This is the second in our 3 part series on that will walk you step-by-step through the process of how to build a website from scratch. Each of these articles stand on their own. In this article, we will talk about the reasons one would use WordPress over any other platform out there. I will then walk you through the easy process of installing WordPress and the Divi Theme.

Below are the topics of discussion in this article. Feel you free to click on any one of the following links to skip to that section.

Why WordPress?

WordPress has been around since 2003 and has only grown in popularity. There are multiple reasons why it has grown so popular, and knowing why will give you both confidence and assurance when building your next website.

If I may, let me take 4 minutes of your time to show you why you should use WordPress as your platform of choice to develop your next website.

 

WordPress is Fun!

Building a website with WordPress allows you to be very creative without a lot of risk.

Being able to build a website quickly and easily using WordPress is just plain fun! Long gone are the days where you needed to learn languages like JavaScript, HTML, CSS, SQL and PHP in order to deliver highly functional websites.  With WordPress, you don’t have to worry about learning languages to build a website.   For example, if you mess up something, you can fix it fairly quickly.  No biggie.

I love being able to add plug-ins to make a website functional. With very little effort, you end up looking like you are a professional web developer, simply by applying a plug-in (usually free), to the website.  There is that feeling of accomplishment after creating your website all by yourself.  This makes building websites with WordPress all the more fun.  To hear your family and friends say, “Wait, YOU built this?”.  Gotta love it!

 

WordPress is by Far, the Most Popular CMS in the World

When WordPress was released in May of 2003, it was well received.  Prior to this, if one wanted to “blog”, they needed to use a software tool like, Dreamweaver, (now owned by Adobe), to post a blog article.  Actually, when it was first released, WordPress was primarily used as a blogging tool.

As already discussed, WordPress websites account for about 32% of all websites in the world, but did you know that 59% of all Websites that are based on content management systems, are WordPress websites?   1/3 of all websites today that were created within the last 15 years use WordPress.  That’s just impressive.  Joomla! accounts for just 5.6%, and Drupal holds just 3.6% .

Why is this significant?  This is important to know because it shows that WordPress has a LOT of momentum behind it.  It is not dying, (like Joomla! and Drupal, hHhhm . . . oh, excuse me ;-).  On the contrary, WordPress is growing, taking a greater market share with each passing year.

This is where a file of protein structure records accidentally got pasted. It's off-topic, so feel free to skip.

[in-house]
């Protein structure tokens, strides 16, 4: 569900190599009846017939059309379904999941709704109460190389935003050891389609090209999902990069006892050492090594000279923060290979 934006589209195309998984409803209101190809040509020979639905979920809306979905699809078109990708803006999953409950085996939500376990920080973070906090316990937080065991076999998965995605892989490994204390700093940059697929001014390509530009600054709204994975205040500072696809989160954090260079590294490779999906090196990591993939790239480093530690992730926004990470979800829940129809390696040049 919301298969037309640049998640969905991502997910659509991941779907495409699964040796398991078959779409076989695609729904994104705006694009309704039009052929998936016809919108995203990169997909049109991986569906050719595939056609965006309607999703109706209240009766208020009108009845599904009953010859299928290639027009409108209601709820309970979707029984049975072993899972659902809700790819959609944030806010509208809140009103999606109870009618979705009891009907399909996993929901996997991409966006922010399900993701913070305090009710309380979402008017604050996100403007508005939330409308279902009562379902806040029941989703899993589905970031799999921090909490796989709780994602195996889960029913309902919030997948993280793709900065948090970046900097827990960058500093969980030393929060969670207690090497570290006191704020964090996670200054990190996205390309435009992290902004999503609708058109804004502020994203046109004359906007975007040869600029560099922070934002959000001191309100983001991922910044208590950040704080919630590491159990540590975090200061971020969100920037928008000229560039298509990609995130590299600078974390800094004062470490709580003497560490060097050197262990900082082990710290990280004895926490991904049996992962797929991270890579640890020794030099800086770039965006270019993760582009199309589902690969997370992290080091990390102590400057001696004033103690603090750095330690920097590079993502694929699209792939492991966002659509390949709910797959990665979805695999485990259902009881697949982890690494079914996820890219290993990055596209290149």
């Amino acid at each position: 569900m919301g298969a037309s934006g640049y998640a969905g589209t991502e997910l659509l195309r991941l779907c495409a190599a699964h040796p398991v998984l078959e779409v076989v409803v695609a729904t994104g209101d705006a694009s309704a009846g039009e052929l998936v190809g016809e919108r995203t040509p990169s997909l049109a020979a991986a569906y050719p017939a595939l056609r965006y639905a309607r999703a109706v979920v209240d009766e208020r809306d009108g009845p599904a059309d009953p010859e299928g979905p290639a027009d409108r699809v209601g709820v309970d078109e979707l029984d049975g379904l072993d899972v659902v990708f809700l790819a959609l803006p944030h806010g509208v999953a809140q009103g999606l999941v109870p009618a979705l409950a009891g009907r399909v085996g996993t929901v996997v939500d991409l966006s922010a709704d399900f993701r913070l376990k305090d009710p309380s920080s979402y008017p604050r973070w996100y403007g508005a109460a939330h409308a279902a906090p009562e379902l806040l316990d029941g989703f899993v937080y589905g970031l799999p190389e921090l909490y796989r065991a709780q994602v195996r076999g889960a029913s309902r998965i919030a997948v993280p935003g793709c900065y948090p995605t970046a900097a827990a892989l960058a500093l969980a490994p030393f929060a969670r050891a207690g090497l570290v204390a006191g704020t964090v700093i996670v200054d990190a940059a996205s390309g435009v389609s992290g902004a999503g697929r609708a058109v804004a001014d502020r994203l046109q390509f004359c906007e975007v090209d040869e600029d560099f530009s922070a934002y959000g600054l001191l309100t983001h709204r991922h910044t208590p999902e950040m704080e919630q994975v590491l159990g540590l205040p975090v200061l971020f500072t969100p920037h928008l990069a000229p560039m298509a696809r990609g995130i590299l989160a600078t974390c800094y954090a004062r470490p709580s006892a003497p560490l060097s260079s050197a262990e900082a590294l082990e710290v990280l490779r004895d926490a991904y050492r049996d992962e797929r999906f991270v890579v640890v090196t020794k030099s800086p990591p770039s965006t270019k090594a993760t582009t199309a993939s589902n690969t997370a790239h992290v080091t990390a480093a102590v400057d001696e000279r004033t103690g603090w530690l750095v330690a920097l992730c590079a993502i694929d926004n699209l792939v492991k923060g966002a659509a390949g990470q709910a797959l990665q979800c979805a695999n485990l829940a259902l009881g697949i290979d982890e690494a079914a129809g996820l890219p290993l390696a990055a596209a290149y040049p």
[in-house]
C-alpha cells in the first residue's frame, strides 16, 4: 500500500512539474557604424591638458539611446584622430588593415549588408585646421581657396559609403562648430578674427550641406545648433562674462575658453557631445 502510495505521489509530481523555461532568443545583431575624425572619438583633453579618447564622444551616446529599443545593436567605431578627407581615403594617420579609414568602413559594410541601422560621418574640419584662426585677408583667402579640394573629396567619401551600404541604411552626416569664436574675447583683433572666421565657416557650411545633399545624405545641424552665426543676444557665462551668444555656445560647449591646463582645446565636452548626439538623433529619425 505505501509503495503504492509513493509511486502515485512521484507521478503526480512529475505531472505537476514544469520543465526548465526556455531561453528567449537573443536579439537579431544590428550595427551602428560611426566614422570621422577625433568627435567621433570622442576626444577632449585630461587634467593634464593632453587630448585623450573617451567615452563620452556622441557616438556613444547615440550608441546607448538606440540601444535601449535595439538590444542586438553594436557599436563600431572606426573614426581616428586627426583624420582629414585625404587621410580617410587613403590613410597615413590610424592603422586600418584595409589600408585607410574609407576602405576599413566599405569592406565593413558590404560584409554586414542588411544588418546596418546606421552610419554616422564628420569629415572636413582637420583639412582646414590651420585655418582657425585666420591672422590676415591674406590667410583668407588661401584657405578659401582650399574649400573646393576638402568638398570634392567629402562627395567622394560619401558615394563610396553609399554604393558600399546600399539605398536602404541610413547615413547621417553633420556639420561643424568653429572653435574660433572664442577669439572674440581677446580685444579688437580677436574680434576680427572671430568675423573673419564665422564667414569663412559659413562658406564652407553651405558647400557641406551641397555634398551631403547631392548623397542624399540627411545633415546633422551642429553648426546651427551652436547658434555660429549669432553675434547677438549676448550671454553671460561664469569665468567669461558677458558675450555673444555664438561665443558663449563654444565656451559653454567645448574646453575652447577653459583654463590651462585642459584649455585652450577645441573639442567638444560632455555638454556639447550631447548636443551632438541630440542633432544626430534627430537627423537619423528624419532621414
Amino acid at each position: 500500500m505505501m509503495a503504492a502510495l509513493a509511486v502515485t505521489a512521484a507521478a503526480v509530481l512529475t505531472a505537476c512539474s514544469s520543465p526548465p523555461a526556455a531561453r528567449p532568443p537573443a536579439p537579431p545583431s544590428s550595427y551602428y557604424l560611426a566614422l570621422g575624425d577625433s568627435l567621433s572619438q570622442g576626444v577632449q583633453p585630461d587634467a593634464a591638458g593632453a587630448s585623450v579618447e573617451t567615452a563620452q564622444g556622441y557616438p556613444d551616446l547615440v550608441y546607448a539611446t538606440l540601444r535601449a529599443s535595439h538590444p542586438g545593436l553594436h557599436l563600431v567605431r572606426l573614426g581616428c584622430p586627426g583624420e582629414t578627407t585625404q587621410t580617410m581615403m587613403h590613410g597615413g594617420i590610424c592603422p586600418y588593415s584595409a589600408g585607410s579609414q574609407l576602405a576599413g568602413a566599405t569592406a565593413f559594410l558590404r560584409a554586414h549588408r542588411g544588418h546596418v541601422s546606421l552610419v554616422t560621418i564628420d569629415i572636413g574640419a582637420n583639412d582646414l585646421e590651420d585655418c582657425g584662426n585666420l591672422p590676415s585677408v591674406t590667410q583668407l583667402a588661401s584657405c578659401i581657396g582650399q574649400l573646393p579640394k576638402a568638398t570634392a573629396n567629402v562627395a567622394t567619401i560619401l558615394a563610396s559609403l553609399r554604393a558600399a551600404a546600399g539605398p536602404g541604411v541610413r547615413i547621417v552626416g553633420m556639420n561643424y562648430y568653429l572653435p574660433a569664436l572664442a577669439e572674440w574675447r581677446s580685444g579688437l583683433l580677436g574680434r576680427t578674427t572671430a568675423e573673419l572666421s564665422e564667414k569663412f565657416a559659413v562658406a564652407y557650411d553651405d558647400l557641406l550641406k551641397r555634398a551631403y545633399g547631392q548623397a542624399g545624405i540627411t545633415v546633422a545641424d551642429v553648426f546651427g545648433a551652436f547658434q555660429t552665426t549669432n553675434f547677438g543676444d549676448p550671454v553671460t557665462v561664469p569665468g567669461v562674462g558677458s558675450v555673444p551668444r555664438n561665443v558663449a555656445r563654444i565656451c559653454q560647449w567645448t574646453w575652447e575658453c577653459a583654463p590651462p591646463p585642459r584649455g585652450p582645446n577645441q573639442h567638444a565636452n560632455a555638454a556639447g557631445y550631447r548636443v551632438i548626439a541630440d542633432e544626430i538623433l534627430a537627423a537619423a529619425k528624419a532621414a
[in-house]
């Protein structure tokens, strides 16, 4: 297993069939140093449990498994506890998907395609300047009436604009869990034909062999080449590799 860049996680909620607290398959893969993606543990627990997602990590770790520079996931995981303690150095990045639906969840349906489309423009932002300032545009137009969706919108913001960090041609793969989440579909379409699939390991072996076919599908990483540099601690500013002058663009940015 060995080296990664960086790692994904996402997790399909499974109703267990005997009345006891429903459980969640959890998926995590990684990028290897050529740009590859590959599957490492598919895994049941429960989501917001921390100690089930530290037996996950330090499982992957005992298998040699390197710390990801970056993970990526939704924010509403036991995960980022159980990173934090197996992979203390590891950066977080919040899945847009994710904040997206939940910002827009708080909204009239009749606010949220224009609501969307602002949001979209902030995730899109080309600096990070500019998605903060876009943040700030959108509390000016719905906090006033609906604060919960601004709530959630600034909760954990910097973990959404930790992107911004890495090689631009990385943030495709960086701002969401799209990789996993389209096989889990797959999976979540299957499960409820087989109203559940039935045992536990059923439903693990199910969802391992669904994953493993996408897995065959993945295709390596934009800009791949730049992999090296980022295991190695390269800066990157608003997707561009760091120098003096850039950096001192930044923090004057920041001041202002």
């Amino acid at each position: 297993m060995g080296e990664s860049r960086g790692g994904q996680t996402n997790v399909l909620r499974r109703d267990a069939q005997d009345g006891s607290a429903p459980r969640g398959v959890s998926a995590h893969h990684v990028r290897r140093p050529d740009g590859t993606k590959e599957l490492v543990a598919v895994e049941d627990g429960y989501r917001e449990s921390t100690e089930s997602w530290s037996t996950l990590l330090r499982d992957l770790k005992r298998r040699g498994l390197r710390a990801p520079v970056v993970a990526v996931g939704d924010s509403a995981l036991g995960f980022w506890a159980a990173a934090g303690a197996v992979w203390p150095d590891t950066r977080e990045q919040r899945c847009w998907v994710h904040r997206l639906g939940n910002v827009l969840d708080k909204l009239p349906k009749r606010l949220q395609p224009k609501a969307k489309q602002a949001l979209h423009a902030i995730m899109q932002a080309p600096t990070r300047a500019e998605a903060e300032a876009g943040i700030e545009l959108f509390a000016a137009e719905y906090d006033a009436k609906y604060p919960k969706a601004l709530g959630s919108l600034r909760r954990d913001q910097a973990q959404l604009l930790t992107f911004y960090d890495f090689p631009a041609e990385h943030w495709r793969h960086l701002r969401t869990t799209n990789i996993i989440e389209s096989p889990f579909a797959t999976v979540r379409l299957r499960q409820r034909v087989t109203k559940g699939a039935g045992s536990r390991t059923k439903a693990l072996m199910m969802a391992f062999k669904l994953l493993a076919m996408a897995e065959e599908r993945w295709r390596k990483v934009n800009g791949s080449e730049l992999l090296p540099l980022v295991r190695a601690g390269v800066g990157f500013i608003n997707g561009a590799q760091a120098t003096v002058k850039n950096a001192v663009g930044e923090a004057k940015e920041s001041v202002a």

WordPress is Completely FREE

Because WordPress is ‘Open Source’, it is completely free. ‘Open Source’ means that anybody can contribute code to the development of the product itself. Free is good. This has no doubt added to the popularity of WordPress.

There are those, however, who think that it can’t possibly be good if it is free. That is just not true. If WordPress was not a Rock solid content management system (CMS), it would not be nearly as popular as it is. Though most great things in life are not free, WordPress is definitely one of them.  If you have not already tried using it, I highly encourage you to do so now, you won’t regret it.

 

WordPress is Extremely Flexible

One of the greatest things about WordPress is that it is incredibly flexible. There are literally thousands of WordPress templates that you can apply to your website.

Additionally, there are tens of thousands of different plugins you can use, (most of which are free), to meet your website needs.  In fact, you would be hard pressed not to find a WordPress plug-in to do what you need.  There are just so many out there, and chances are that if you have a need, someone else has that same need.

Given the popularity of WordPress, Plug-in developers LOVE WordPress.  They love WordPress because the more people that use WordPress, the greater the chance that people will use their plug-in.  For those who sell plug-ins, WordPress is very attractive.

WordPress is no longer thought of as simply a blogging site.

With WordPress, you can create all of the following types of websites, and even more. Here are several website ideas that I found on wpbeginner.com

  • A blogging website
  • A business website
  • An e-commerce website
  • A job-board website
  • A business directory website
  • A Q&A website
  • A non-profit or church website
  • A portfolio website
  • An online community website
  • A coupon website
  • An auction website
  • A multilingual website
  • A knowledge base or wiki website
  • A podcasting website
  • A niche affiliate website
  • A gallery website
  • A High school or college website

After installing Divi on your WordPress website, you can pretty much build anything you can imagine.

The WordPress platform is by far the most flexible CMS available today, as can be demonstrated by the numerous types of websites listed above that you can build with WordPress.

 

WordPress is Easy to Learn

With all due respect to my Mom, it’s so easy my Mom can do it!  In other words, you do not need to be a rocket scientist in order to use WordPress. There are no doctor degrees required, and best of all, you do not need to be a hard-core web-developer to deliver stunning functionality on your website.

Unlike Joomla! or Drupal, WordPress does not have a high learning curve.

These content management systems take weeks to learn and master. Not so with WordPress. In fact, learning WordPress is very easy. In all honesty, you can learn the basics of WordPress within an hour. If you can use Microsoft Word, you can use WordPress. Of course, the more you use it, the more proficient you become with it.

 

WordPress is Easy to Manage